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Spokane, Washington  Est. May 19, 1883
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News >  Business

BBB evolves over years to meet needs of region

As the national Better Business Bureau celebrates its centennial, the Spokane office of the BBB is reaching more people with more services despite the effects of the recession.

Launched in 1929, Spokane’s BBB office offers ratings, reports and consumer information on thousands of businesses across the region. In the 1960s the local office added North Idaho companies; in 1990 it added businesses in Montana.

The recent recession has taken its toll, said Elea Katzele, the Spokane office CEO and president.

The number of paid or “accredited” companies using the BBB has dropped to 2,200 in the past year from 2,300, Katzele said.

Yet the economy also is creating more demand for the BBB’s services “in that more of the population is more desperate to get or save money,” she said. “They are quicker to fall for scams, quicker to choose the cheapest business without doing extra research,” she said.

The Spokane BBB website had 250,000 visits in 2011. “We are trending 32 percent higher this year,” Katzele said.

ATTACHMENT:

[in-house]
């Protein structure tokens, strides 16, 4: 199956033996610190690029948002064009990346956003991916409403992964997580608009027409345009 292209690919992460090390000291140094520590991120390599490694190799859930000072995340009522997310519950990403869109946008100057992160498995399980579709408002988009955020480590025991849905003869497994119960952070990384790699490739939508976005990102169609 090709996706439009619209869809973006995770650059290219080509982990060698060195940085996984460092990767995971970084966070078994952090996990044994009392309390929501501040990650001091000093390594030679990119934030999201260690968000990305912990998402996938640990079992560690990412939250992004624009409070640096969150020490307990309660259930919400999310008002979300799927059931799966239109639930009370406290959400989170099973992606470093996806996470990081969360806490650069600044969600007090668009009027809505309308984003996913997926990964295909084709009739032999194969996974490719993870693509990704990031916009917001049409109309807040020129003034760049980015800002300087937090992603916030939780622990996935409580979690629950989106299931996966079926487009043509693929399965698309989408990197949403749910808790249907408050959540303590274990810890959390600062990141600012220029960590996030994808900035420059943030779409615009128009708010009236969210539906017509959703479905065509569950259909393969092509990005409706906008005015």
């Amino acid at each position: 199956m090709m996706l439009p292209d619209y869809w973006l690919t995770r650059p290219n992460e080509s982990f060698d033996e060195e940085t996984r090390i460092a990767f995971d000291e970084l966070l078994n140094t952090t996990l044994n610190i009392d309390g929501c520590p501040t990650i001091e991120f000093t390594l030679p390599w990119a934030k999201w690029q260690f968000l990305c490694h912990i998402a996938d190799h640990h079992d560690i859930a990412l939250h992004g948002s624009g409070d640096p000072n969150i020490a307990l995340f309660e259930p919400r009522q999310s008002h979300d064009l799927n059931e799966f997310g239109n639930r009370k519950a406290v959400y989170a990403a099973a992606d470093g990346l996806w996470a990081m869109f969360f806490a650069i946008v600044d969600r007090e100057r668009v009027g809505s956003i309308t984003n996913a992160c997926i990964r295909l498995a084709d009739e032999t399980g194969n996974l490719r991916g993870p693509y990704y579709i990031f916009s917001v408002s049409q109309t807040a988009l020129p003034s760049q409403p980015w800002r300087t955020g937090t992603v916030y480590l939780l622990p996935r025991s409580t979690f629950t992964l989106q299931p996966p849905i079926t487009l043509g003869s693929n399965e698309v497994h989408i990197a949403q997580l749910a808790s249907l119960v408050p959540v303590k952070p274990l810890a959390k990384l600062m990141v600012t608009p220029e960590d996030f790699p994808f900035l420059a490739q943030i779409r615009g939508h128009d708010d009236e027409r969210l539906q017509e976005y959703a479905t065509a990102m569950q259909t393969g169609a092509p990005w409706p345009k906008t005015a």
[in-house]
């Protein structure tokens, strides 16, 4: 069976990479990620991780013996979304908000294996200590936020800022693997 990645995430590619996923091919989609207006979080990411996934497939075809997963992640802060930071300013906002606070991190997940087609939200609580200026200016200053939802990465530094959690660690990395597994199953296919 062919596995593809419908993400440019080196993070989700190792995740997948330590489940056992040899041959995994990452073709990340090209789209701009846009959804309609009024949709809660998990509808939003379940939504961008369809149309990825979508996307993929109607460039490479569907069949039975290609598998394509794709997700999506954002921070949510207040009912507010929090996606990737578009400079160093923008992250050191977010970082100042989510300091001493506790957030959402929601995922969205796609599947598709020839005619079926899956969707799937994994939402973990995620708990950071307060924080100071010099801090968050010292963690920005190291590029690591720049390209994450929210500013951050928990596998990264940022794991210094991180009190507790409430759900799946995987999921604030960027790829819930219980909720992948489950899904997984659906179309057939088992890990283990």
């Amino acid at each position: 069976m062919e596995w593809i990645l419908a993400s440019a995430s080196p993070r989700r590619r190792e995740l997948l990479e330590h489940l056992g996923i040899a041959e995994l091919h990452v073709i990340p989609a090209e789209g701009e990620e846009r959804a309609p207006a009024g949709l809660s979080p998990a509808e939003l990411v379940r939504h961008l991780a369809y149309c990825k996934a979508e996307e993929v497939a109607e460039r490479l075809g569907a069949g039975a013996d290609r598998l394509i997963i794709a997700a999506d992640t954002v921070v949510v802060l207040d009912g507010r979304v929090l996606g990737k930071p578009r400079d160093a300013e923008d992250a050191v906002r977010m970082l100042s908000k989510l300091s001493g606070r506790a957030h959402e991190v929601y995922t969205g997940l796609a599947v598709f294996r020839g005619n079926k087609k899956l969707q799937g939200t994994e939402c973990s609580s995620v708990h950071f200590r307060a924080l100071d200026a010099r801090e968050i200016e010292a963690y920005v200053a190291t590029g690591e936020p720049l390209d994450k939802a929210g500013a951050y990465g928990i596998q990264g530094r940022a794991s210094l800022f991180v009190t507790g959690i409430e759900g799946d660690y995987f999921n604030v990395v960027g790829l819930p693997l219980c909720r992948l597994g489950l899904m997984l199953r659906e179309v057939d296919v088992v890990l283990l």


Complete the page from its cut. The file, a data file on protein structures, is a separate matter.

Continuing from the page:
The Spokane BBB is also working on providing more detailed information for consumers, she said.

Last year it adopted a grading system with an A to F scale for all businesses. The rating uses business activities, legal actions, length of time in business, consumer complaints and other factors to determine a grade.

The website also lets customers upload reviews of a business, then gives the business a chance to respond online.

While the BBB’s original mission was to be a business watchdog, the 21st century focus has evolved well beyond that, Katzele said.

The local offices keep records of business practices, provide referrals to consumers, send out notices of local scams or ID theft threats and develop consumer education programs for area high schools.

The other challenge is covering a wide area, Katzele said. There are differences between companies and consumer needs in Montana and North Idaho compared with Spokane.

“We have to find the nuances that are important to them,” she said.

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